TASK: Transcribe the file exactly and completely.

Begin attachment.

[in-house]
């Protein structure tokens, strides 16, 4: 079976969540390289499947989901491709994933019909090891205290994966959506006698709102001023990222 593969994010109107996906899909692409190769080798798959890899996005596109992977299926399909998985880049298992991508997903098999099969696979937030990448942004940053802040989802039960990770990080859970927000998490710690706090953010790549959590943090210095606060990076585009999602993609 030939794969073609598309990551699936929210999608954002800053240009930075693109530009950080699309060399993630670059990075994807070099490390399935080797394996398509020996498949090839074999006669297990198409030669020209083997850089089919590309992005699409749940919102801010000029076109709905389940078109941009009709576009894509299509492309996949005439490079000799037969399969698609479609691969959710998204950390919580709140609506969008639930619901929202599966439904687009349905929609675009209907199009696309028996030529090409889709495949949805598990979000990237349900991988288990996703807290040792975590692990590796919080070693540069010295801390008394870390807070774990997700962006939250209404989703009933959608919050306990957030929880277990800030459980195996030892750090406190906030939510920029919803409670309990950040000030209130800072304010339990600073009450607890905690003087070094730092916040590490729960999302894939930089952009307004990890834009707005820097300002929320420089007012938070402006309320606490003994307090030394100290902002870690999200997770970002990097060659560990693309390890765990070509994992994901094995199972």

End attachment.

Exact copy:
[in-house]
């Protein structure tokens, strides 16, 4: 079976969540390289499947989901491709994933019909090891205290994966959506006698709102001023990222 593969994010109107996906899909692409190769080798798959890899996005596109992977299926399909998985880049298992991508997903098999099969696979937030990448942004940053802040989802039960990770990080859970927000998490710690706090953010790549959590943090210095606060990076585009999602993609 030939794969073609598309990551699936929210999608954002800053240009930075693109530009950080699309060399993630670059990075994807070099490390399935080797394996398509020996498949090839074999006669297990198409030669020209083997850089089919590309992005699409749940919102801010000029076109709905389940078109941009009709576009894509299509492309996949005439490079000799037969399969698609479609691969959710998204950390919580709140609506969008639930619901929202599966439904687009349905929609675009209907199009696309028996030529090409889709495949949805598990979000990237349900991988288990996703807290040792975590692990590796919080070693540069010295801390008394870390807070774990997700962006939250209404989703009933959608919050306990957030929880277990800030459980195996030892750090406190906030939510920029919803409670309990950040000030209130800072304010339990600073009450607890905690003087070094730092916040590490729960999302894939930089952009307004990890834009707005820097300002929320420089007012938070402006309320606490003994307090030394100290902002870690999200997770970002990097060659560990693309390890765990070509994992994901094995199972």